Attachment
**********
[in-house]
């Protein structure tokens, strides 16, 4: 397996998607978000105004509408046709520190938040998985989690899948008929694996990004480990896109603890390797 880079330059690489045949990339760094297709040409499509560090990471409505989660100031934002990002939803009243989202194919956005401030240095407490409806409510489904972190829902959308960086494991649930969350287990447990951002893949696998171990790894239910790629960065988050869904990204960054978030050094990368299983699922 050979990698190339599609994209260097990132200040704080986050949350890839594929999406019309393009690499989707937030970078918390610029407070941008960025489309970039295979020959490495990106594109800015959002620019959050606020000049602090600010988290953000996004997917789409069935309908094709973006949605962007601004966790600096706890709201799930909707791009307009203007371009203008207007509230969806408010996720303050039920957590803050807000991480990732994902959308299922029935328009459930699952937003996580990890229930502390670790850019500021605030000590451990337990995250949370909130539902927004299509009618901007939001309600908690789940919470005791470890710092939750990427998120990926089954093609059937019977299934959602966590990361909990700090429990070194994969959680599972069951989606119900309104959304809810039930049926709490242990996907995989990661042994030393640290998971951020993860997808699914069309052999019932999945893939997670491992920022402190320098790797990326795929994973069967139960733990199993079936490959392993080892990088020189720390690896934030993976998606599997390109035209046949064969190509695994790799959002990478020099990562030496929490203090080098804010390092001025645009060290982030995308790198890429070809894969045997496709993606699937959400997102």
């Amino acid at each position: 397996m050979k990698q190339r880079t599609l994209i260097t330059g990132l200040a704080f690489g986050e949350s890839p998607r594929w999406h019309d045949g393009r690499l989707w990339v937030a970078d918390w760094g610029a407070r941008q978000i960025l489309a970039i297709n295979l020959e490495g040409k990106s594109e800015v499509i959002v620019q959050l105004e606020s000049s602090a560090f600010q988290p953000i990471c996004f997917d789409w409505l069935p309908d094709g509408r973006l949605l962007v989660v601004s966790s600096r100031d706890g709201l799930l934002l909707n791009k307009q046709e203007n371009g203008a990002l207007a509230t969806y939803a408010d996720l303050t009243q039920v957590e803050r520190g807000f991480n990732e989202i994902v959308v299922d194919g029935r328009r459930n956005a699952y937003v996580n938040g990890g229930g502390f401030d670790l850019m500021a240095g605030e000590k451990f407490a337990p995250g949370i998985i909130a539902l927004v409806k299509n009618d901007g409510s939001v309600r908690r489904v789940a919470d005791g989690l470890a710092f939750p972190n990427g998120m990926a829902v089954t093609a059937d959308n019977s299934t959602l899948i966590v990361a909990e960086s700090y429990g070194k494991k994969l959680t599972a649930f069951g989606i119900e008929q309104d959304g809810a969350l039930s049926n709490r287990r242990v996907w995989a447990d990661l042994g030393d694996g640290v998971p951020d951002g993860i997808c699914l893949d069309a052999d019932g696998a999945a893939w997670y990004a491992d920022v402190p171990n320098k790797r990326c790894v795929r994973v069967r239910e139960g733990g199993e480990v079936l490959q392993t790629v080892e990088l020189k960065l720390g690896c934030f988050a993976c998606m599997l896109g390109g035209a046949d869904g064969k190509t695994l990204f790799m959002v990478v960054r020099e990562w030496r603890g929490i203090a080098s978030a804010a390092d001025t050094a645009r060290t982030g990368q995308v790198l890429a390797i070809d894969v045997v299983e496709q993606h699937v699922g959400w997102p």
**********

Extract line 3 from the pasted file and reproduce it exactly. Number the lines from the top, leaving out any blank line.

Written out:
């Amino acid at each position: 397996m050979k990698q190339r880079t599609l994209i260097t330059g990132l200040a704080f690489g986050e949350s890839p998607r594929w999406h019309d045949g393009r690499l989707w990339v937030a970078d918390w760094g610029a407070r941008q978000i960025l489309a970039i297709n295979l020959e490495g040409k990106s594109e800015v499509i959002v620019q959050l105004e606020s000049s602090a560090f600010q988290p953000i990471c996004f997917d789409w409505l069935p309908d094709g509408r973006l949605l962007v989660v601004s966790s600096r100031d706890g709201l799930l934002l909707n791009k307009q046709e203007n371009g203008a990002l207007a509230t969806y939803a408010d996720l303050t009243q039920v957590e803050r520190g807000f991480n990732e989202i994902v959308v299922d194919g029935r328009r459930n956005a699952y937003v996580n938040g990890g229930g502390f401030d670790l850019m500021a240095g605030e000590k451990f407490a337990p995250g949370i998985i909130a539902l927004v409806k299509n009618d901007g409510s939001v309600r908690r489904v789940a919470d005791g989690l470890a710092f939750p972190n990427g998120m990926a829902v089954t093609a059937d959308n019977s299934t959602l899948i966590v990361a909990e960086s700090y429990g070194k494991k994969l959680t599972a649930f069951g989606i119900e008929q309104d959304g809810a969350l039930s049926n709490r287990r242990v996907w995989a447990d990661l042994g030393d694996g640290v998971p951020d951002g993860i997808c699914l893949d069309a052999d019932g696998a999945a893939w997670y990004a491992d920022v402190p171990n320098k790797r990326c790894v795929r994973v069967r239910e139960g733990g199993e480990v079936l490959q392993t790629v080892e990088l020189k960065l720390g690896c934030f988050a993976c998606m599997l896109g390109g035209a046949d869904g064969k190509t695994l990204f790799m959002v990478v960054r020099e990562w030496r603890g929490i203090a080098s978030a804010a390092d001025t050094a645009r060290t982030g990368q995308v790198l890429a390797i070809d894969v045997v299983e496709q993606h699937v699922g959400w997102p």